Beardsley said he didn’t see opportunities for further advancement at the company, so he began to consider options.

“My wife and I said we need an adventure before the kids get to high school,” he said.

So they packed up the children in the 1980s and headed to Alaska, where he gained experience that would serve him as conservation commissioner.

From 1981 to 1982, Beardsley was executive director of the Center for Entrepreneurial Development and associate professor of natural resources development at Alaska Pacific University. After that, he worked as the director of energy and power development, finance and economics, and the office of forest products in the Alaska Department of Community and Economic Development.


“I worked on the Tongass National Forest and the environmental impact statement on that,” he said. “I was representing the state of Alaska, saying, ‘What are the ramifications of changes in the forest plans?’”

That work touched on ecology, conservation, the state’s largest sawmill and negotiations with American Indians. At that time, Alaska was trying to develop markets in Japan and China for different types of wood, he said.

When he headed the energy office, it was exploring alternative energy sources.

In 1985, Beardsley and his wife, Betsy, decided they wanted to move back to Maine to raise their three children in the Ellsworth home where Beardsley’s mother had been born.

Back to Maine

A year later, he took a job at Husson as interim executive vice president. He was 45 and took over a school that “hadn’t balanced its budget in 10 years,” he said.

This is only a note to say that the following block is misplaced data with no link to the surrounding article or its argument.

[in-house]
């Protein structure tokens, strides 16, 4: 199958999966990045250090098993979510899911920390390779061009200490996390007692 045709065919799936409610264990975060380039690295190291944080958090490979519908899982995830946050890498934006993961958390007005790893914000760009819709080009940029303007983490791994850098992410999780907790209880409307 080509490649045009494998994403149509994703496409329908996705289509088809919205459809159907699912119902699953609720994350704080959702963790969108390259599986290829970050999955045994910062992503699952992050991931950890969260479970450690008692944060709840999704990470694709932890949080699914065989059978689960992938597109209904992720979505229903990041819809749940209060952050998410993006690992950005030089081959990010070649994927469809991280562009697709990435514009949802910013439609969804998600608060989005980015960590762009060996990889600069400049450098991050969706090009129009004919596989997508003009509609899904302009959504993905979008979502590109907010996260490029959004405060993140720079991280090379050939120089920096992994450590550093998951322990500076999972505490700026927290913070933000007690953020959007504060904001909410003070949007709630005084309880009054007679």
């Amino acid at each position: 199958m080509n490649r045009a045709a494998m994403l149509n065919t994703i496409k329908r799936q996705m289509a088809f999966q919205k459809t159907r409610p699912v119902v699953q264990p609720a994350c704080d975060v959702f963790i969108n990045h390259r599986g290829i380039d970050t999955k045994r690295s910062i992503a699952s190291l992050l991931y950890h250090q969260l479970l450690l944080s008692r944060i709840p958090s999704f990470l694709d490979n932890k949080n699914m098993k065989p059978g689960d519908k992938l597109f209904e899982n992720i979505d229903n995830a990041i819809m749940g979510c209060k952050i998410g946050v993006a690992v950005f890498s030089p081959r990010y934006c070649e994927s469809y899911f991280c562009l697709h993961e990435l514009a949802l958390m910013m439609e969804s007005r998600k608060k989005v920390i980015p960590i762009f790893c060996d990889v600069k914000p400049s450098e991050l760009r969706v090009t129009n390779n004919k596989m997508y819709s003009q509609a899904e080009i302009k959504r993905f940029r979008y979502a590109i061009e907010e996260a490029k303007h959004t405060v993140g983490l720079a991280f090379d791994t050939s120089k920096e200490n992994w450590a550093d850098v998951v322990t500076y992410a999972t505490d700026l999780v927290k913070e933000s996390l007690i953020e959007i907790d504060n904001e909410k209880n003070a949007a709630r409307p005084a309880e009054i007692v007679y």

While at Husson, Beardsley struck up a friendly rivalry with George Spann, president of Thomas College. Spann described him as “a wonderful man in every way.”

“He’s such an approachable person,” he said. “He can talk to anyone about anything at almost any time. There isn’t an iota of snobbery in him.”

The Legislature’s Agriculture, Conservation and Forestry Committee gave Beardsley unanimous approval during the confirmation process. The state Senate followed suit with a unanimous vote.
Sen. Roger Sherman, R-Hodgdon, chairman of the Legislature’s Agriculture, Conservation and Forestry Committee, said Beardsley’s varied experiences in Alaska, Vermont and at Husson are a big plus.

“He’s a superintelligent guy with a nice big background,” he said. “I think his background in natural resource management is top drawer.”

One of the upcoming issues that Beardsley and lawmakers face is whether or how to reshape the Land Use Regulation Commission. That’s the citizen board that oversees development in the state’s 10.4 million acres of townships, plantations and unorganized territories.

Beardsley said he will monitor bills making their way through the Legislature, but his preference would be to ensure that local people who would be affected by new development have a bigger say in what happens where they live.


As it is now, Beardsley thinks, those who live in the unorganized territories don’t have enough input into decisions by the board.

“Most people believe that an area the size of Vermont and New Hampshire needs good planning, good zoning,” he said. “My feeling is some decisions, some authority, some input needs to be reflected in the people who come from the LURC areas.”

Green, the director of public affairs for Husson, worked closely with Beardsley from 1996 to 2010, when he left the university.

She said he cares about his employees and often quietly helped people who were struggling. Green said Beardsley admired those who did their jobs well, from the person who made sandwiches in the cafeteria to the highly educated professors at the university.

“Bill is decisive,” she said. “He’s a visionary. He can look beyond the day-to-day aspects of a job that can be overwhelming and see the bigger picture.”

Susan Cover — 620-7015
[email protected]